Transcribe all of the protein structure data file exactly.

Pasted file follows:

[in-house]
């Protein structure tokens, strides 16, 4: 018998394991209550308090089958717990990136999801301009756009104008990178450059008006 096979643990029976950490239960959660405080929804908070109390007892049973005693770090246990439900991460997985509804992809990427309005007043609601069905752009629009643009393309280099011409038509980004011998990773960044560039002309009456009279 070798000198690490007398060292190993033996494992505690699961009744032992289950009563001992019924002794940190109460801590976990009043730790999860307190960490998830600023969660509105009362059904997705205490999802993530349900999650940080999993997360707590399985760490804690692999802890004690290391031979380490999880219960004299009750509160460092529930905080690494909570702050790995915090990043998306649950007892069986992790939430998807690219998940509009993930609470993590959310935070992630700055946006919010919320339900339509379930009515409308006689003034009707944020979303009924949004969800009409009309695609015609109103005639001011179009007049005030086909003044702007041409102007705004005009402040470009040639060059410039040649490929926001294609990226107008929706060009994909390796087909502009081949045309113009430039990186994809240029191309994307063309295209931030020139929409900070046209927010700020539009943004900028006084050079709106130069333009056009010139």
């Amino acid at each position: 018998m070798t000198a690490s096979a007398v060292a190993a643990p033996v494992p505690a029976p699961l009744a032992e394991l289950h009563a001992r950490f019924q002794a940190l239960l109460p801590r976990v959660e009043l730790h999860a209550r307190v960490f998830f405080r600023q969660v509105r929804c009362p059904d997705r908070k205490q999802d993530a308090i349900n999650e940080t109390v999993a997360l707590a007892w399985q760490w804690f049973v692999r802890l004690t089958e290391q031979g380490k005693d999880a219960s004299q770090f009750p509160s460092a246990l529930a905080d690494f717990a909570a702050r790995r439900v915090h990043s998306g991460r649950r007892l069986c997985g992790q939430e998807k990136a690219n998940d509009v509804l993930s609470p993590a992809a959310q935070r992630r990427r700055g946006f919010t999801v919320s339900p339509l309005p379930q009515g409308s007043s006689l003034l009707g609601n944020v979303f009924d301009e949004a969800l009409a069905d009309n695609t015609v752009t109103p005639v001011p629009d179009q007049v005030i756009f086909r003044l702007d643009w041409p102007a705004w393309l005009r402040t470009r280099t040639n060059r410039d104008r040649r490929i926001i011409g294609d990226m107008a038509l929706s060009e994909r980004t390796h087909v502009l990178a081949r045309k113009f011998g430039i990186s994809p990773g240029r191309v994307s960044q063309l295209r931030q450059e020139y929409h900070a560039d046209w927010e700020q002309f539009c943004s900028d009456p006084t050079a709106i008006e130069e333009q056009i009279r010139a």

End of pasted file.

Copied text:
[in-house]
């Protein structure tokens, strides 16, 4: 018998394991209550308090089958717990990136999801301009756009104008990178450059008006 096979643990029976950490239960959660405080929804908070109390007892049973005693770090246990439900991460997985509804992809990427309005007043609601069905752009629009643009393309280099011409038509980004011998990773960044560039002309009456009279 070798000198690490007398060292190993033996494992505690699961009744032992289950009563001992019924002794940190109460801590976990009043730790999860307190960490998830600023969660509105009362059904997705205490999802993530349900999650940080999993997360707590399985760490804690692999802890004690290391031979380490999880219960004299009750509160460092529930905080690494909570702050790995915090990043998306649950007892069986992790939430998807690219998940509009993930609470993590959310935070992630700055946006919010919320339900339509379930009515409308006689003034009707944020979303009924949004969800009409009309695609015609109103005639001011179009007049005030086909003044702007041409102007705004005009402040470009040639060059410039040649490929926001294609990226107008929706060009994909390796087909502009081949045309113009430039990186994809240029191309994307063309295209931030020139929409900070046209927010700020539009943004900028006084050079709106130069333009056009010139």
């Amino acid at each position: 018998m070798t000198a690490s096979a007398v060292a190993a643990p033996v494992p505690a029976p699961l009744a032992e394991l289950h009563a001992r950490f019924q002794a940190l239960l109460p801590r976990v959660e009043l730790h999860a209550r307190v960490f998830f405080r600023q969660v509105r929804c009362p059904d997705r908070k205490q999802d993530a308090i349900n999650e940080t109390v999993a997360l707590a007892w399985q760490w804690f049973v692999r802890l004690t089958e290391q031979g380490k005693d999880a219960s004299q770090f009750p509160s460092a246990l529930a905080d690494f717990a909570a702050r790995r439900v915090h990043s998306g991460r649950r007892l069986c997985g992790q939430e998807k990136a690219n998940d509009v509804l993930s609470p993590a992809a959310q935070r992630r990427r700055g946006f919010t999801v919320s339900p339509l309005p379930q009515g409308s007043s006689l003034l009707g609601n944020v979303f009924d301009e949004a969800l009409a069905d009309n695609t015609v752009t109103p005639v001011p629009d179009q007049v005030i756009f086909r003044l702007d643009w041409p102007a705004w393309l005009r402040t470009r280099t040639n060059r410039d104008r040649r490929i926001i011409g294609d990226m107008a038509l929706s060009e994909r980004t390796h087909v502009l990178a081949r045309k113009f011998g430039i990186s994809p990773g240029r191309v994307s960044q063309l295209r931030q450059e020139y929409h900070a560039d046209w927010e700020q002309f539009c943004s900028d009456p006084t050079a709106i008006e130069e333009q056009i009279r010139a």